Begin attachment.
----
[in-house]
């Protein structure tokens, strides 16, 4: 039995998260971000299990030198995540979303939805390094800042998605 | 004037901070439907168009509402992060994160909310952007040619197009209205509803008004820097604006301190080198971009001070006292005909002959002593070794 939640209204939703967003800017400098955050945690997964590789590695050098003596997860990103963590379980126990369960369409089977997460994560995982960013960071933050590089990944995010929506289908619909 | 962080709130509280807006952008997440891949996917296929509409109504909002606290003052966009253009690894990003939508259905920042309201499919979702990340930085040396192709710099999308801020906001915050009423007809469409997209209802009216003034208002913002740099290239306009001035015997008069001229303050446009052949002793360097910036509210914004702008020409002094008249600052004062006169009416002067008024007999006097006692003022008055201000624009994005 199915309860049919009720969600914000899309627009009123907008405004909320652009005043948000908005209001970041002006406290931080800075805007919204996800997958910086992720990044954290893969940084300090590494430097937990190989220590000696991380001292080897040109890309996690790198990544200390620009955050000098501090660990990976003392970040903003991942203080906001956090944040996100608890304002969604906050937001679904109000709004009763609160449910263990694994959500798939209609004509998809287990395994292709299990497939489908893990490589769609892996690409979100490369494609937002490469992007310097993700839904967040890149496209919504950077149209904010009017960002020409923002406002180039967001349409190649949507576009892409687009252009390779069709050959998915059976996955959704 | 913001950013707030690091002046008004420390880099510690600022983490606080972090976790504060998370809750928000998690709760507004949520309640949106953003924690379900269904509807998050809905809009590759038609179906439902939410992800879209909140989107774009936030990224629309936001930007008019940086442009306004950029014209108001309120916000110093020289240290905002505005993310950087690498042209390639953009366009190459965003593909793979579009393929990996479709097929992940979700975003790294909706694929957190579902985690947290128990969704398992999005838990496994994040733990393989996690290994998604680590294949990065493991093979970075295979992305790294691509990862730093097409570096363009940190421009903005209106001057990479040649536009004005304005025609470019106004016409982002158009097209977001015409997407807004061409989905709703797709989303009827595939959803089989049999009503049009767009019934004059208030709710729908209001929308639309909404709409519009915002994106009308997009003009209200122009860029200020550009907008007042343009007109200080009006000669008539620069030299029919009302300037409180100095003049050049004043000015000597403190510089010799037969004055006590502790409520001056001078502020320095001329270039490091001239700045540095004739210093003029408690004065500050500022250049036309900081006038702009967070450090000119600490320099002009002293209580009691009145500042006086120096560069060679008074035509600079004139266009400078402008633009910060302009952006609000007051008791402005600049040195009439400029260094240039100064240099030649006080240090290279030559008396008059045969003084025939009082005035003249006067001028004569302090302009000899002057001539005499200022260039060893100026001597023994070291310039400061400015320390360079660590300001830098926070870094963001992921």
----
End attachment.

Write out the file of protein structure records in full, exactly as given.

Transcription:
[in-house]
């Protein structure tokens, strides 16, 4: 039995998260971000299990030198995540979303939805390094800042998605 | 004037901070439907168009509402992060994160909310952007040619197009209205509803008004820097604006301190080198971009001070006292005909002959002593070794 939640209204939703967003800017400098955050945690997964590789590695050098003596997860990103963590379980126990369960369409089977997460994560995982960013960071933050590089990944995010929506289908619909 | 962080709130509280807006952008997440891949996917296929509409109504909002606290003052966009253009690894990003939508259905920042309201499919979702990340930085040396192709710099999308801020906001915050009423007809469409997209209802009216003034208002913002740099290239306009001035015997008069001229303050446009052949002793360097910036509210914004702008020409002094008249600052004062006169009416002067008024007999006097006692003022008055201000624009994005 199915309860049919009720969600914000899309627009009123907008405004909320652009005043948000908005209001970041002006406290931080800075805007919204996800997958910086992720990044954290893969940084300090590494430097937990190989220590000696991380001292080897040109890309996690790198990544200390620009955050000098501090660990990976003392970040903003991942203080906001956090944040996100608890304002969604906050937001679904109000709004009763609160449910263990694994959500798939209609004509998809287990395994292709299990497939489908893990490589769609892996690409979100490369494609937002490469992007310097993700839904967040890149496209919504950077149209904010009017960002020409923002406002180039967001349409190649949507576009892409687009252009390779069709050959998915059976996955959704 | 913001950013707030690091002046008004420390880099510690600022983490606080972090976790504060998370809750928000998690709760507004949520309640949106953003924690379900269904509807998050809905809009590759038609179906439902939410992800879209909140989107774009936030990224629309936001930007008019940086442009306004950029014209108001309120916000110093020289240290905002505005993310950087690498042209390639953009366009190459965003593909793979579009393929990996479709097929992940979700975003790294909706694929957190579902985690947290128990969704398992999005838990496994994040733990393989996690290994998604680590294949990065493991093979970075295979992305790294691509990862730093097409570096363009940190421009903005209106001057990479040649536009004005304005025609470019106004016409982002158009097209977001015409997407807004061409989905709703797709989303009827595939959803089989049999009503049009767009019934004059208030709710729908209001929308639309909404709409519009915002994106009308997009003009209200122009860029200020550009907008007042343009007109200080009006000669008539620069030299029919009302300037409180100095003049050049004043000015000597403190510089010799037969004055006590502790409520001056001078502020320095001329270039490091001239700045540095004739210093003029408690004065500050500022250049036309900081006038702009967070450090000119600490320099002009002293209580009691009145500042006086120096560069060679008074035509600079004139266009400078402008633009910060302009952006609000007051008791402005600049040195009439400029260094240039100064240099030649006080240090290279030559008396008059045969003084025939009082005035003249006067001028004569302090302009000899002057001539005499200022260039060893100026001597023994070291310039400061400015320390360079660590300001830098926070870094963001992921």